What We Believe

Anglican theology is based on three principles:
Source: Bays, Patricia (2012). This Anglican Church of Ours pp. 69-70


The Bible


The collective wisdom of the church received and taught over centuries


We believe God has given us the gifts of reason and balanced judgment and that we are expected to use these gifts to understand and act upon God’s call.

Ottawa Anglican Diocese icon

35For I was hungry and you gave me something to eat, I was thirsty and you gave me something to drink, I was a stranger and you invited me in, 36I needed clothes and you clothed me, I was sick and you looked after me, I was in prison and you came to visit me.’ 37“Then the righteous will answer him, ‘Lord, when did we see you hungry and feed you, or thirsty and give you something to drink? 38When did we see you a stranger and invite you in, or needing clothes and clothe you? 39When did we see you sick or in prison and go to visit you?’ 40“The King will reply, ‘Truly I tell you, whatever you did for one of the least of these brothers and sisters of mine, you did for me.’

–Matthew 25:35-40


Every church and parish possess a distinct character, ranging from formal to casual, and offering diverse styles of music. We extend a warm invitation to everyone, encouraging you to explore the churches in your local area and discover the one that resonates with your spirit.

All are welcome to embark on this journey of finding a spiritual home that feels just right for you.

Anglican church services encompass several common elements:

Holds significant importance in our collective worship. Our services draw from a rich tradition of set prayers, found in either the Book of Common Prayer, based on 16th-century rites, or the more modern Book of Alternative Services (1985).

Known as the Lord’s Supper or Communion, is a central component of many Sunday services. Additionally, Anglican congregations gather for morning and evening prayer, as well as services throughout the week.

Typically includes the gathering of the community, listening to and reflecting on Scriptures, bringing prayers for the world and community to God, sharing the holy meal of bread and wine, and going forth into the mission of daily life.

Advent, Christmas, Epiphany, Lent, Easter, Season after Pentecost, and Season of Creation. We follow a lectionary, a predetermined list of Bible readings for the year.

Commonly held in church buildings, Anglicans may also gather in long-term care facilities, senior residences, school gyms, or community centres.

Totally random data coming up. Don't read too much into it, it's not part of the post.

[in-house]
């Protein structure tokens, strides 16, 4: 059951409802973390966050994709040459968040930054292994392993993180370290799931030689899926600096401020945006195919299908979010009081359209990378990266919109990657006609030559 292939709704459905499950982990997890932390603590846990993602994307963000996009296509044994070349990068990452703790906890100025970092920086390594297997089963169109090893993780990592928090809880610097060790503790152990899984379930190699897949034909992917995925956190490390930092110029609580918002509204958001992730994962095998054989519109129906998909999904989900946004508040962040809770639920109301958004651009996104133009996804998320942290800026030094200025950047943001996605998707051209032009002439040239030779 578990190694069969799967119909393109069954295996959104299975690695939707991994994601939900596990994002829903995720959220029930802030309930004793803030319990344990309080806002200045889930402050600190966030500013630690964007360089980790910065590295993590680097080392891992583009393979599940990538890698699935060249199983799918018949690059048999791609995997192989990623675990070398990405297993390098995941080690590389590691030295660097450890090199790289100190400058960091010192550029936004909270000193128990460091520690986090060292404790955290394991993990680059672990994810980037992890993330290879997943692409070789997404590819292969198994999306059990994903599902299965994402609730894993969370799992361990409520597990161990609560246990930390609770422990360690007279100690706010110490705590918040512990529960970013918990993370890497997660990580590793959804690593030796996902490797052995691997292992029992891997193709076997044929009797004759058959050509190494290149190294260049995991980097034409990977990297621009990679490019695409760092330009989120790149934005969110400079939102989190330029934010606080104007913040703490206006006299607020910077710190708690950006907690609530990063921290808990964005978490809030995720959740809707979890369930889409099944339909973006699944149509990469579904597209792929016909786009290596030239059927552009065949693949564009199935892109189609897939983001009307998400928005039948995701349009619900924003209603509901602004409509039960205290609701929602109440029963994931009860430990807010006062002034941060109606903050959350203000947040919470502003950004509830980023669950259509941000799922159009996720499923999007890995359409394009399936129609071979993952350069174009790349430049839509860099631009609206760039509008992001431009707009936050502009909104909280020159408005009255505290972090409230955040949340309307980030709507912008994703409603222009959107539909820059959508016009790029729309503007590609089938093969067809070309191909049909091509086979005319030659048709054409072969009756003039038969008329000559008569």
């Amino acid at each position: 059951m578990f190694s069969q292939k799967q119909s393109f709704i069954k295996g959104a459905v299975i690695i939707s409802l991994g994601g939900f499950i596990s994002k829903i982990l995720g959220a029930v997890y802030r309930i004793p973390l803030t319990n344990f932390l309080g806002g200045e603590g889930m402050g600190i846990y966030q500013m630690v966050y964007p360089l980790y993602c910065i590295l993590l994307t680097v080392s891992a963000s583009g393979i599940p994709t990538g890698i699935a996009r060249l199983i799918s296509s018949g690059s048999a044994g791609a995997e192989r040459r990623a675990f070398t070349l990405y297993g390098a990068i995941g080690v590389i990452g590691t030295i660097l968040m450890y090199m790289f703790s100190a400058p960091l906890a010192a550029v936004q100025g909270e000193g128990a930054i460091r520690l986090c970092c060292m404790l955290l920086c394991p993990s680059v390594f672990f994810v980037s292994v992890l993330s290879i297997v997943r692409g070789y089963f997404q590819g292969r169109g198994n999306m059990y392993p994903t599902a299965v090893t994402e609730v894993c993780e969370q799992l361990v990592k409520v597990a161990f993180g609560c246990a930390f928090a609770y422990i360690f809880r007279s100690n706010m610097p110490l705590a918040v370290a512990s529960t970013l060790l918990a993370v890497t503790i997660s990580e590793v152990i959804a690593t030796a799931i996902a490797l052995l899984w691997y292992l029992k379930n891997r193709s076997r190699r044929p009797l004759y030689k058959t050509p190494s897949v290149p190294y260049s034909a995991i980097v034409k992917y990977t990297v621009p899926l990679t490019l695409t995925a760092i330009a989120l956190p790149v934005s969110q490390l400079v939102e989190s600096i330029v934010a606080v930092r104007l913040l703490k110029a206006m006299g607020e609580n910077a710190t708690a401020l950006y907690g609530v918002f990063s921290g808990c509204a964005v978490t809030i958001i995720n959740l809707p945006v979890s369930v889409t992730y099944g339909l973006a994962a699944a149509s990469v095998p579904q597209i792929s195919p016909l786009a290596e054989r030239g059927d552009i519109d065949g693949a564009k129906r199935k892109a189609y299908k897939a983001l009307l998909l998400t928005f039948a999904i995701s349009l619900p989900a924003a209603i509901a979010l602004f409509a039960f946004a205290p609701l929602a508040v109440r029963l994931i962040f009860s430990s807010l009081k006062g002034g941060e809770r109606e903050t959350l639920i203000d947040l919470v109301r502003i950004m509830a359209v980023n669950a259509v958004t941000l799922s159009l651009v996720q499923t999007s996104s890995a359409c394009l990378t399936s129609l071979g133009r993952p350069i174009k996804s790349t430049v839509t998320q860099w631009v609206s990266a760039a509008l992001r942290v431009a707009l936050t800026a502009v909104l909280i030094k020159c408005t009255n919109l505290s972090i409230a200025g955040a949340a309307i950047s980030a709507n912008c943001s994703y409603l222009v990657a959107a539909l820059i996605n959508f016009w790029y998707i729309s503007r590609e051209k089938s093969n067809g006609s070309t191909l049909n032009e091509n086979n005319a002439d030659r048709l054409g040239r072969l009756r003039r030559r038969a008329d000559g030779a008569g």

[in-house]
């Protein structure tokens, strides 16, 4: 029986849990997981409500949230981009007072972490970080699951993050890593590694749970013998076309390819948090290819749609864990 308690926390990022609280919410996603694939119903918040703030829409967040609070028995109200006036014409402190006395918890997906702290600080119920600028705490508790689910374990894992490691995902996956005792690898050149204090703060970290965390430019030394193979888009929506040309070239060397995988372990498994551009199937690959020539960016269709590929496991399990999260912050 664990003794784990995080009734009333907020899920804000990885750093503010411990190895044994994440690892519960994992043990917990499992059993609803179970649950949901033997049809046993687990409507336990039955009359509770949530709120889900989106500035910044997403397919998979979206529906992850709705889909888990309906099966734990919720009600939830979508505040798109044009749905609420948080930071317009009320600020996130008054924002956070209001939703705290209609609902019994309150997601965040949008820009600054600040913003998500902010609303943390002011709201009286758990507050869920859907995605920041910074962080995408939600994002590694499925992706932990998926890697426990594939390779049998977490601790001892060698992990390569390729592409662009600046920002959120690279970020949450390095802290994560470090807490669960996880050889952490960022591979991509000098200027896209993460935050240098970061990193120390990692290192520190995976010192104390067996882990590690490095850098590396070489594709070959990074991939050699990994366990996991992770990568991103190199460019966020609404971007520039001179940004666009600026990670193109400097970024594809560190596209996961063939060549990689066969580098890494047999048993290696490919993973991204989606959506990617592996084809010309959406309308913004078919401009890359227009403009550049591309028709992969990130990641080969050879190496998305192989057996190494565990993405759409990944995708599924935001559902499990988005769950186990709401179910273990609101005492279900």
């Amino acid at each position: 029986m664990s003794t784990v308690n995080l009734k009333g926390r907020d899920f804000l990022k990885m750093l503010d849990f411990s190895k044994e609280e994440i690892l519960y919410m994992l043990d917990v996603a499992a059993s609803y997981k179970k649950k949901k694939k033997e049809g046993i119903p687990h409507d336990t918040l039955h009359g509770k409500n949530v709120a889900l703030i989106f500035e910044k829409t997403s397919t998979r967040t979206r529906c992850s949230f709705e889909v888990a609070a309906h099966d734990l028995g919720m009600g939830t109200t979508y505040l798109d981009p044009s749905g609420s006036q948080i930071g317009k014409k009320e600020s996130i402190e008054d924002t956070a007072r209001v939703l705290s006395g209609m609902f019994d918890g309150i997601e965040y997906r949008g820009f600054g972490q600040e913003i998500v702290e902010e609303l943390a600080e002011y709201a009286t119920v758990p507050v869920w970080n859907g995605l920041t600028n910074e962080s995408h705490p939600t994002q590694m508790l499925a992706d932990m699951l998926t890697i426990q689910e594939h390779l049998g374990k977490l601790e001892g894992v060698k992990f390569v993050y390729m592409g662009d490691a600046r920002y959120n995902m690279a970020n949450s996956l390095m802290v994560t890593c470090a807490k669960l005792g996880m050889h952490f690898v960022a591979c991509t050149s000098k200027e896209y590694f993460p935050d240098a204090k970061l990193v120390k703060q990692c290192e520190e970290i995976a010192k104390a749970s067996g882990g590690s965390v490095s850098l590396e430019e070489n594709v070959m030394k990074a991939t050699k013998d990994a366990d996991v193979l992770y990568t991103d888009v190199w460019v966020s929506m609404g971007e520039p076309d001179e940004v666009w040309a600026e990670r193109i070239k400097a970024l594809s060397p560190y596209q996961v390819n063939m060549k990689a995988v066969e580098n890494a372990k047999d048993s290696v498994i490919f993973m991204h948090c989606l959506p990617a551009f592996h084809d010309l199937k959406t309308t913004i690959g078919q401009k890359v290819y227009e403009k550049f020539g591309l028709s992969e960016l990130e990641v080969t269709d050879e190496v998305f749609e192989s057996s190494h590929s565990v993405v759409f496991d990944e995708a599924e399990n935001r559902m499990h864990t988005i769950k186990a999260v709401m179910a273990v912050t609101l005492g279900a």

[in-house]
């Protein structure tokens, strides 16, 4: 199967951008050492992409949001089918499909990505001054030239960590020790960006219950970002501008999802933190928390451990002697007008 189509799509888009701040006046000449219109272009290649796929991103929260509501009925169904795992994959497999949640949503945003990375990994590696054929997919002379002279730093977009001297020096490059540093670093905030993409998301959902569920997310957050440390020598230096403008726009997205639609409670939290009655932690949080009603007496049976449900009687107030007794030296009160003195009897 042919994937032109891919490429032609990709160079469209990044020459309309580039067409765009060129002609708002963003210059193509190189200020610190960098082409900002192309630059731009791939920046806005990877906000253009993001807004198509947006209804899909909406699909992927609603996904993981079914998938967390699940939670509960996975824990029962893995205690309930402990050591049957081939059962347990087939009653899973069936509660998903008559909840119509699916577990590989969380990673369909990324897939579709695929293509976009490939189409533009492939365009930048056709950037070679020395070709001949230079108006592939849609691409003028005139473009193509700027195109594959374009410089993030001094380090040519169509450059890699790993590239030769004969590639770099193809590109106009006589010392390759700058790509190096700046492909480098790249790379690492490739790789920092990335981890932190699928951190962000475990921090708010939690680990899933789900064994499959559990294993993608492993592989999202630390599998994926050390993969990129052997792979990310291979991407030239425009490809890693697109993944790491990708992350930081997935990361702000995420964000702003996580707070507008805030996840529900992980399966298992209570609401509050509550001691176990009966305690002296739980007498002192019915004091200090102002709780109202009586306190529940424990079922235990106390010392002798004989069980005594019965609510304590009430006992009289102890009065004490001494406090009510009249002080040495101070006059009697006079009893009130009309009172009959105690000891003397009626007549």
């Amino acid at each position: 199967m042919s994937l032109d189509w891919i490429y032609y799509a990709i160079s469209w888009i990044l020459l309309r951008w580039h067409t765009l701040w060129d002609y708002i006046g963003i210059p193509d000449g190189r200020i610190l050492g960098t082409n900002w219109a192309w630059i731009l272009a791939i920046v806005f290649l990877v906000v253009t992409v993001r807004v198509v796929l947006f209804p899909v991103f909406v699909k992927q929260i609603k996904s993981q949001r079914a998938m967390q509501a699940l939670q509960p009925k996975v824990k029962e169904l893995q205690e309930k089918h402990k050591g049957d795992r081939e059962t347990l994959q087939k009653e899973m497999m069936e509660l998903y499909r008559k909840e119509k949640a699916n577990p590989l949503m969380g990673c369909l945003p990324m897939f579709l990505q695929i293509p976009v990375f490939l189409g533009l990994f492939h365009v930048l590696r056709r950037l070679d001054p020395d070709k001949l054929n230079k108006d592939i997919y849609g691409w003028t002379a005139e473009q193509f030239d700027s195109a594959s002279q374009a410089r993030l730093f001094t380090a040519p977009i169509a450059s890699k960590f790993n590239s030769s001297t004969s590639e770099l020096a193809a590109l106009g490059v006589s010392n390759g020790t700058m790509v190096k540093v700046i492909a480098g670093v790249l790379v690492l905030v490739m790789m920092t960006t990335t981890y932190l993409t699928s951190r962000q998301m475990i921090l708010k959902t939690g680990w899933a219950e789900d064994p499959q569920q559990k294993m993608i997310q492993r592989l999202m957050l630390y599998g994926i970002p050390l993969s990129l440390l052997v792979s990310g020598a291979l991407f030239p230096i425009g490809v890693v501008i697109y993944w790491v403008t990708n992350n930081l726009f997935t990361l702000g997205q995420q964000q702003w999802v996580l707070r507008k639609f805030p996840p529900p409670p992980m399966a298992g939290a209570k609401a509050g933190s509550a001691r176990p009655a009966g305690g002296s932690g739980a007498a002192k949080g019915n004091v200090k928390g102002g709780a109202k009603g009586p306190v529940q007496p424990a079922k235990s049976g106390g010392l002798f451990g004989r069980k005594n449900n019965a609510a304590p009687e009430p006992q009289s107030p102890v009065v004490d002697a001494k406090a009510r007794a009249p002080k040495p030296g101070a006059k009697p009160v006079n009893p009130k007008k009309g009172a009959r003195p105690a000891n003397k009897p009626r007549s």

Thoughts from the Bishop


Bishop Shane Parker has shared some thoughts on personal prayer:

Praying and listening for God’s answer

“Being in a place where you can look out and far away in all four directions has a centring effect: you feel smaller, in a good way, and the thoughts you carry become more like prayers, and as the prayers flow out and away from you, a kind of holy silence replaces them, and you are able to listen to the wisdom of the Spirit.

My journey has taught me that if you understand personal prayer to be about letting your thoughts be lifted up and away from you so that you are finally silent, you are on the right track. Jesus teaches that God will answer anyone who asks or seeks, but you cannot possibly hear the answer if your own voice is in the way. Best to pray away until there is nothing more for you to say, and then, when you can be silent, to trust that the wisdom of the Spirit is speaking, and let it be. Get up and go your way: you have been heard and answered—live it out and see what happens!

When I was a less seasoned follower of Jesus, I prayed for specific things to happen (or not happen) to people I loved, or in situations that seemed unbearable. Perplexingly, none of these things turned out the way I desperately wanted or thought they should, yet I was somehow conscious of being firmly tethered to God as they unfolded. In time, I learned to pray with deep trust, knowing that everything is held and will be resolved in Christ.

Read his complete message from the March 2022 issue of Crosstalk.”

Bishop Shane Parker shared his thoughts about times when it is difficult to pray, describing a remote area of Gatineau Park that he often hikes to:

When the prayers of our hearts cannot be put into words…

“To the west of this large pond is a large, graceful, white pine, which stands alone, keeping watch over the sanctuary of the forest. Every time I return, I visit this old friend, who has silently listened to the cares of my heart over the years. I call it the Vigil Tree.

The Vigil Tree seems to know that sometimes the prayers of our hearts cannot be put into words. Some things feel too big, or complicated, or painful to express in prayer. Sometimes there is nothing to say. The Vigil Tree seems to embody the words of Saint Paul, who taught that when we cannot pray or cannot find the words to pray, the Holy Spirit prays for us, interceding for us “with sighs too deep for words.”

Sometimes it is enough to go to a place that is familiar and safe, be it a forest, a church, a chair, or a window, and open your heart to God, wordlessly. And God, who searches your heart, will hear the prayer of the Spirit within you.

Read Bishop Shane Parker’s complete message from the January 2023 issue of ADO newspaper, Crosstalk.”

Ottawa Anglican Diocese icon


We extend a warm invitation for you to visit any of the Anglican Churches across our ADO region.

All individuals are welcome, and our clergy and church members will be delighted to hear from you and address any inquiries you may have about attendance or engagement within our community.